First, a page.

FIG. 4 depicts the entire DNA sequence and amino acid sequence of the Protein C gene. The DNA sequence (upper line) was directly determined (see Example VIII-B) and the amino acid sequence (lower line) was determined by translation of the DNA sequence above. The underlined segments of the amino acid sequence denote the parts of the sequence for which there is direct amino acid sequencing data (see Example VIII-C and D and FIG. 3). The three UGA codons (TGA in the DNA sequence) are enclosed in boxes. The position of the λgtll clone R69 insert (starting at nucleotide 455 and ending at nucleotide 976) is delineated by marks above the DNA sequence. The amino acid sequence is written in the single letter amino acid code as described herein.

FIG. 5 depicts the modifications made to the 5' end of the Protein C gene for recombinant expression of E. coli using the plasmid vector pT5T. The initial 25 bases encode a BamH1 restriction site for connection to the pT5T vector with the TC3 translational coupler ending with the translational stop TAA. Following the TC3 coupler is the restart methionine codon ATG, followed by the Protein C gene. Both the original and modified DNA sequences are shown with the unchanged nucleotides depicted in lower case letters and the modified nucleotides depicted in capital letters in the modified sequence. The translation of these sequences (unchanged between the original and modified sequences) is shown in bold below the DNA sequences. The shaded boxes indicate restriction endonuclease recognition sites in the sequences, with the name of the restriction endonuclease noted above or below the box.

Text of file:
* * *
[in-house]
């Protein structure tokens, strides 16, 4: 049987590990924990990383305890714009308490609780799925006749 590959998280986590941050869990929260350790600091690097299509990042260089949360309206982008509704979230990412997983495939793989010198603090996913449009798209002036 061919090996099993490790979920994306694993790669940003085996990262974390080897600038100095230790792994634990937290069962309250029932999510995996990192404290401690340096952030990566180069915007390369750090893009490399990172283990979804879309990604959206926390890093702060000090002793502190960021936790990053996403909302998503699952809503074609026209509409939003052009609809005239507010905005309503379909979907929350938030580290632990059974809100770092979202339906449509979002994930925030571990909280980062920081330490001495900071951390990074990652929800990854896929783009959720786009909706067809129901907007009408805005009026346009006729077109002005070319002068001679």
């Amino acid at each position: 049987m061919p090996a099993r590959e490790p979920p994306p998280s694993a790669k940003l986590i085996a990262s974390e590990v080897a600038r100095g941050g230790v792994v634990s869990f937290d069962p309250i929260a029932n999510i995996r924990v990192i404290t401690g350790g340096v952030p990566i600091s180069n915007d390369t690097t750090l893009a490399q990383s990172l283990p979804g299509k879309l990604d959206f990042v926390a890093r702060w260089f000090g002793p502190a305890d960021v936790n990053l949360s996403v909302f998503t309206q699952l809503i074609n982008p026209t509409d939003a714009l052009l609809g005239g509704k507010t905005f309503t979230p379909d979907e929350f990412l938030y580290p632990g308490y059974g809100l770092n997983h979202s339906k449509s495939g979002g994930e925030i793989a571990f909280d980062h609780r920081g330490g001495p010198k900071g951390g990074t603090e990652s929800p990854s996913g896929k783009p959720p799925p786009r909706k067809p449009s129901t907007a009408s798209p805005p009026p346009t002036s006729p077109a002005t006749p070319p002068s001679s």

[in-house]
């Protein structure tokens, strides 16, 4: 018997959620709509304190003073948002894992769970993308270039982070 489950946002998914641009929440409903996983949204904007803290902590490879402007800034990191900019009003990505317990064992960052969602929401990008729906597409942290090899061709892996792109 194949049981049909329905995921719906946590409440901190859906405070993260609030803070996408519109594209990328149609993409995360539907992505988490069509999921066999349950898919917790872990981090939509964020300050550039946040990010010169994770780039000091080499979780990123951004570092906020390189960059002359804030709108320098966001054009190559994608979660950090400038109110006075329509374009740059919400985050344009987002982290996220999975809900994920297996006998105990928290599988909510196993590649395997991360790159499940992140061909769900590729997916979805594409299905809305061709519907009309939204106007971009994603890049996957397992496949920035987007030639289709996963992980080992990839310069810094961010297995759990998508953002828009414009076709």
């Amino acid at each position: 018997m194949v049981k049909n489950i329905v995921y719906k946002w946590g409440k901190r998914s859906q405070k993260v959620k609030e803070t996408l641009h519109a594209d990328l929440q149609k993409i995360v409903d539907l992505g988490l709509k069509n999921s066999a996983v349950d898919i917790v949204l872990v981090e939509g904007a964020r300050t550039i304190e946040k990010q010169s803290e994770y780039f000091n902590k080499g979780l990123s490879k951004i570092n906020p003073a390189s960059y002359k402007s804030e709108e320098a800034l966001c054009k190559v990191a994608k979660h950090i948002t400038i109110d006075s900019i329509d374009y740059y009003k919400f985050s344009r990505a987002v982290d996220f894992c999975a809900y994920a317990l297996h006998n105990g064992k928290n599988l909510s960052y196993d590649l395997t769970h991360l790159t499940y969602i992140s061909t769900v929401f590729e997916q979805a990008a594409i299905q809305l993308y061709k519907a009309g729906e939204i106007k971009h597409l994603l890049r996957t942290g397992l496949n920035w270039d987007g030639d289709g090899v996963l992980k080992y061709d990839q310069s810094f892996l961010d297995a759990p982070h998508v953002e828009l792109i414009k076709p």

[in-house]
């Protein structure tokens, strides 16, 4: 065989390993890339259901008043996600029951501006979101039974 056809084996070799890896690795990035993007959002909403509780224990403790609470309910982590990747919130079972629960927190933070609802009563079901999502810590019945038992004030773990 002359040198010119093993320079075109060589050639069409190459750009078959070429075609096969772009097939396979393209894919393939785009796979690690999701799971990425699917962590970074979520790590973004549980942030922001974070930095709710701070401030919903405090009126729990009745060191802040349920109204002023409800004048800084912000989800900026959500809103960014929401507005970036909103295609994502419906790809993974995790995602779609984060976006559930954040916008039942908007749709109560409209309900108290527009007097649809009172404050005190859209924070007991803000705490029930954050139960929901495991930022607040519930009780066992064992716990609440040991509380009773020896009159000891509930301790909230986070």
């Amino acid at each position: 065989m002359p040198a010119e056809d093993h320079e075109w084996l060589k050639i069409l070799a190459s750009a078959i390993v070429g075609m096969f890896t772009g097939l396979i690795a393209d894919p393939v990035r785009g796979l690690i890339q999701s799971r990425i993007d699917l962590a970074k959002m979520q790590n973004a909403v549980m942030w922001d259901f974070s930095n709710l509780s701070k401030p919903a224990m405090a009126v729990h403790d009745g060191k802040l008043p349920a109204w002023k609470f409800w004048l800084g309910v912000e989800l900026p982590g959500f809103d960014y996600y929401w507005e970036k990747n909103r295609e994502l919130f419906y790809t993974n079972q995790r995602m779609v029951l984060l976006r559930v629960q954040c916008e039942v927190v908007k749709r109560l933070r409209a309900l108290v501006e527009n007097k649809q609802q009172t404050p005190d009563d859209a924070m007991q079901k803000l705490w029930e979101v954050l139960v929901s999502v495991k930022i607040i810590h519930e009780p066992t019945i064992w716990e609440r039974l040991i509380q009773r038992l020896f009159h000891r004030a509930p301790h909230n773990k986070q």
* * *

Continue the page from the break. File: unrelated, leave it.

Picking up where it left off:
FIG. 6 depicts the DNA sequence and the translated amino acid sequence of the insert in the expression plasmid pT5T::M852 which produces the recombinant full length Protein C. Translation starts at the ATG restart at position 1 which is preceded by the TC3 coupler (See FIG. 5). Translation of the sequence proceeds to the natural stop codon TAA at nucleotide 1876. The three UGA codons (TGA in the DNA sequence) in the Protein C gene have been changed to UGG (TGG) in this clone to permit expression in E. coli. These TGG's are denoted by boxes in the sequence. The numbering system is offset by three nucleotides from FIG. 4 because of the addition of the start codon ATG to the 3'-end.

FIG. 7 depicts the DNA sequence and the translated amino acid sequence of the insert in the expression plasmid pT5T::M851 which produces the recombinant truncated Protein C. Translation starts at the ATG restart at position 1 which is preceded by the TC3 coupler (See FIG. 5). Translation of the Protein C sequence proceeds to the HindIII restriction site at nucleotides 1294 to 1299 where the insert is Joined to the pT5T vector which encodes three more amino acids (glycine, threonine and aspartic acid) before a translational stop codon. This insert encompasses only the first two of the three UGA codons in the gene for Protein C (TGA in the DNA sequence) and these have been changed to UGG (TGG) in this clone to permit expression in E. coli. These TGG's are denoted by boxes in the sequence. The numbering system is offset by three nucleotides from FIG. 4 because of the addition of the start codon ATG to the 3'-end.